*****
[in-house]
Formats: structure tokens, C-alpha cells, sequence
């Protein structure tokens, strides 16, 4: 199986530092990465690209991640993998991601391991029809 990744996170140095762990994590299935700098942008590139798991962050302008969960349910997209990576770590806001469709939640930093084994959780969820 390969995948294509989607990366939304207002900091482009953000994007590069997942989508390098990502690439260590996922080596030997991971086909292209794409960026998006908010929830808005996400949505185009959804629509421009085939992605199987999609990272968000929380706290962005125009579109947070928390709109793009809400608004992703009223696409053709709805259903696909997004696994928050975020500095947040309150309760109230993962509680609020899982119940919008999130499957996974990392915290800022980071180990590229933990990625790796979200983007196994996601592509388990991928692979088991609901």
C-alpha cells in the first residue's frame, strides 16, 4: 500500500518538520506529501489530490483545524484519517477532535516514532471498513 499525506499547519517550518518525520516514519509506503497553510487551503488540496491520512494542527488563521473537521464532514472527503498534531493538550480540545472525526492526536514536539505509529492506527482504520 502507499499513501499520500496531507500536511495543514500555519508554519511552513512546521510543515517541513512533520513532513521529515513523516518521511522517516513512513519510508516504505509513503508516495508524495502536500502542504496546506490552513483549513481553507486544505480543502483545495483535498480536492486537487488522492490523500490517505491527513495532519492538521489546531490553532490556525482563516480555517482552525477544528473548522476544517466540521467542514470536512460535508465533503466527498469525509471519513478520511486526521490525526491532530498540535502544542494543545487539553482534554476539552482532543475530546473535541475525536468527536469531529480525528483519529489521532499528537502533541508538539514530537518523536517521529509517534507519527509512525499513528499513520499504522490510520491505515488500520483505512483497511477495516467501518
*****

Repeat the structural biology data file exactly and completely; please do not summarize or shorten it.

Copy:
[in-house]
Formats: structure tokens, C-alpha cells, sequence
């Protein structure tokens, strides 16, 4: 199986530092990465690209991640993998991601391991029809 990744996170140095762990994590299935700098942008590139798991962050302008969960349910997209990576770590806001469709939640930093084994959780969820 390969995948294509989607990366939304207002900091482009953000994007590069997942989508390098990502690439260590996922080596030997991971086909292209794409960026998006908010929830808005996400949505185009959804629509421009085939992605199987999609990272968000929380706290962005125009579109947070928390709109793009809400608004992703009223696409053709709805259903696909997004696994928050975020500095947040309150309760109230993962509680609020899982119940919008999130499957996974990392915290800022980071180990590229933990990625790796979200983007196994996601592509388990991928692979088991609901």
C-alpha cells in the first residue's frame, strides 16, 4: 500500500518538520506529501489530490483545524484519517477532535516514532471498513 499525506499547519517550518518525520516514519509506503497553510487551503488540496491520512494542527488563521473537521464532514472527503498534531493538550480540545472525526492526536514536539505509529492506527482504520 502507499499513501499520500496531507500536511495543514500555519508554519511552513512546521510543515517541513512533520513532513521529515513523516518521511522517516513512513519510508516504505509513503508516495508524495502536500502542504496546506490552513483549513481553507486544505480543502483545495483535498480536492486537487488522492490523500490517505491527513495532519492538521489546531490553532490556525482563516480555517482552525477544528473548522476544517466540521467542514470536512460535508465533503466527498469525509471519513478520511486526521490525526491532530498540535502544542494543545487539553482534554476539552482532543475530546473535541475525536468527536469531529480525528483519529489521532499528537502533541508538539514530537518523536517521529509517534507519527509512525499513528499513520499504522490510520491505515488500520483505512483497511477495516467501518